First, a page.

use battle -- or has it?
as they were taking a figurative victory lap, residents of the
Greenville-Centreville corridor were warned not to be too sure
they had won the battle.
Michael Katz told an audience which filled the Alexis I. du Pont
High School auditorium to "remain vigilant" against the
possibility that the unprecedented deal which County Executive
Chris Coons cut with Stoltz Real Estate Partners "suddenly gets
modified or derailed." What is known publicly at this point is
that Stoltz has agreed to significantly scale back redevelopment
of the former Du Pont company office complex at Barley Mill
Plaza and expansion of Greenville Center. Although Coons, in an
open letter to "concerned citizens" released on Sept. 22,
referred to the deal as a compromise, it was vague on what the
firm will get in return for modifying its original plans. Also,
Stoltz has yet to file new plans, which will require some
rezoning and zoning adjustments.
by Citizens for Responsible Growth in New Castle County to
update supporters on the status of its fight to block the Stoltz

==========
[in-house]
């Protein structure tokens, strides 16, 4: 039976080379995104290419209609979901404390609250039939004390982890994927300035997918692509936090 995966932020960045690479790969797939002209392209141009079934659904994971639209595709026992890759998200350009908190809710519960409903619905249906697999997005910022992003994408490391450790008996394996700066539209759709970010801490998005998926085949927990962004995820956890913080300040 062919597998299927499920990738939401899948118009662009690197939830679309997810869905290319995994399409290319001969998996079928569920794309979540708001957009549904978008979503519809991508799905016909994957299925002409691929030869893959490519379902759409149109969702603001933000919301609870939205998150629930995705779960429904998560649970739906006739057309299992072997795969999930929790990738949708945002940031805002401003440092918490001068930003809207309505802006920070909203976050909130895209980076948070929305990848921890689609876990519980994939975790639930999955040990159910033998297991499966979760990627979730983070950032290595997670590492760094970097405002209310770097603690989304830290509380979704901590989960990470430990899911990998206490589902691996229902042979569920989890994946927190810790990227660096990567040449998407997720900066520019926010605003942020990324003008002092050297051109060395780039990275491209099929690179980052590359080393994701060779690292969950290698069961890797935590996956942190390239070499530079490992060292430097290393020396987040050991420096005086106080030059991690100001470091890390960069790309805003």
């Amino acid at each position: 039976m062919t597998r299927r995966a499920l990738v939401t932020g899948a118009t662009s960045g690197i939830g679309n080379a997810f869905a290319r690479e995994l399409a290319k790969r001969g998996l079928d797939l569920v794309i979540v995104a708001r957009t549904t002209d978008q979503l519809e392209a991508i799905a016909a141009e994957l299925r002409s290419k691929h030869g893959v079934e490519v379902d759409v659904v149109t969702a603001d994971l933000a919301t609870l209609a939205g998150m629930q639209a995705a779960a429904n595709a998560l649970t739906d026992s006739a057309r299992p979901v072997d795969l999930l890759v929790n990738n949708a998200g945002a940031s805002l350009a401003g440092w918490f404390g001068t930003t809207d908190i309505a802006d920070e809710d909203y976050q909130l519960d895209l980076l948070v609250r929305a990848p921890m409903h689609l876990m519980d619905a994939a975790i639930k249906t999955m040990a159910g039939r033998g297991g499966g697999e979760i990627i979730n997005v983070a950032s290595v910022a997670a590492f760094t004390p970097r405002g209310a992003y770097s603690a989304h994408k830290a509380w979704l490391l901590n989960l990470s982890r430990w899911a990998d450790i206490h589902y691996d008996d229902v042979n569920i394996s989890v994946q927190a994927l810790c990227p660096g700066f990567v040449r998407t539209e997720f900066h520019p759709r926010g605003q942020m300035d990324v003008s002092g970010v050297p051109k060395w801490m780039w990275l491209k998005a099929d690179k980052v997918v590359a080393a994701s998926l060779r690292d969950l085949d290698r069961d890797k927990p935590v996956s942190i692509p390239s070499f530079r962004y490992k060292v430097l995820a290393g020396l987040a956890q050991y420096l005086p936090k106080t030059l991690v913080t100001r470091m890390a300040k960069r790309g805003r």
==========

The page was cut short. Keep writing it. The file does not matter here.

projects, the meeting on Sept. 23 was mostly a celebration with
frequent and loud applause. John Danzeisen, head of the ad-hoc
organization, said the new proposal "goes a long way to address
our concerns." But he, too, said the group must continue its
advocacy role. "This battle is far from over," he said. He
spread plenty of thanks around -- to Patty Hobbs, who started
the group; to County Councilman Robert Weiner, who has mobilized
opposition for two years; to Mark Chura, of Delaware Greenways,
who has backed its efforts; to "our friends at the News Journal"
for publicity thought to have spurred Coons's involvement in the
Underlying the proceedings was a realization that if Coons, as
now expected, wins election to the U.S. Senate in November, the
remaining two years of his term will be filled by Council
President Paul Clark. Clark's wife, Pam Scott, is Stoltz's land